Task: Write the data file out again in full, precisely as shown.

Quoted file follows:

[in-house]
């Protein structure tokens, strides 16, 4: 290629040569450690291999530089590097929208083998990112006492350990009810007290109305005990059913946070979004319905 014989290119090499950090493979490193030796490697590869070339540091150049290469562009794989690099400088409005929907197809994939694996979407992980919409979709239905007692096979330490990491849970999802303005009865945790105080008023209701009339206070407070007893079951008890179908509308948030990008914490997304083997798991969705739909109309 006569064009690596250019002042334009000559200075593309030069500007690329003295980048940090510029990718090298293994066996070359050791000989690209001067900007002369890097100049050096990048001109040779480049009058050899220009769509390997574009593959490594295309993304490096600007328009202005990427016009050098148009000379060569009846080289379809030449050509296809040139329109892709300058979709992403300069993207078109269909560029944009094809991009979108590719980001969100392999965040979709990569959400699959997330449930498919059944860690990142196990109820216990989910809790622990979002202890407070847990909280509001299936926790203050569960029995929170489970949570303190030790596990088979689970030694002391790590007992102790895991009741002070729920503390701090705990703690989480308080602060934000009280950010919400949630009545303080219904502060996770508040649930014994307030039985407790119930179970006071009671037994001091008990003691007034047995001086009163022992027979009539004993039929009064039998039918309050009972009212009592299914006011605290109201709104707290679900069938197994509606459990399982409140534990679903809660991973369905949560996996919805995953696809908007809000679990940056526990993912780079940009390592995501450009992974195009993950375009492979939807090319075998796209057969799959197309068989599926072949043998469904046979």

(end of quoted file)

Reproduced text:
[in-house]
């Protein structure tokens, strides 16, 4: 290629040569450690291999530089590097929208083998990112006492350990009810007290109305005990059913946070979004319905 014989290119090499950090493979490193030796490697590869070339540091150049290469562009794989690099400088409005929907197809994939694996979407992980919409979709239905007692096979330490990491849970999802303005009865945790105080008023209701009339206070407070007893079951008890179908509308948030990008914490997304083997798991969705739909109309 006569064009690596250019002042334009000559200075593309030069500007690329003295980048940090510029990718090298293994066996070359050791000989690209001067900007002369890097100049050096990048001109040779480049009058050899220009769509390997574009593959490594295309993304490096600007328009202005990427016009050098148009000379060569009846080289379809030449050509296809040139329109892709300058979709992403300069993207078109269909560029944009094809991009979108590719980001969100392999965040979709990569959400699959997330449930498919059944860690990142196990109820216990989910809790622990979002202890407070847990909280509001299936926790203050569960029995929170489970949570303190030790596990088979689970030694002391790590007992102790895991009741002070729920503390701090705990703690989480308080602060934000009280950010919400949630009545303080219904502060996770508040649930014994307030039985407790119930179970006071009671037994001091008990003691007034047995001086009163022992027979009539004993039929009064039998039918309050009972009212009592299914006011605290109201709104707290679900069938197994509606459990399982409140534990679903809660991973369905949560996996919805995953696809908007809000679990940056526990993912780079940009390592995501450009992974195009993950375009492979939807090319075998796209057969799959197309068989599926072949043998469904046979």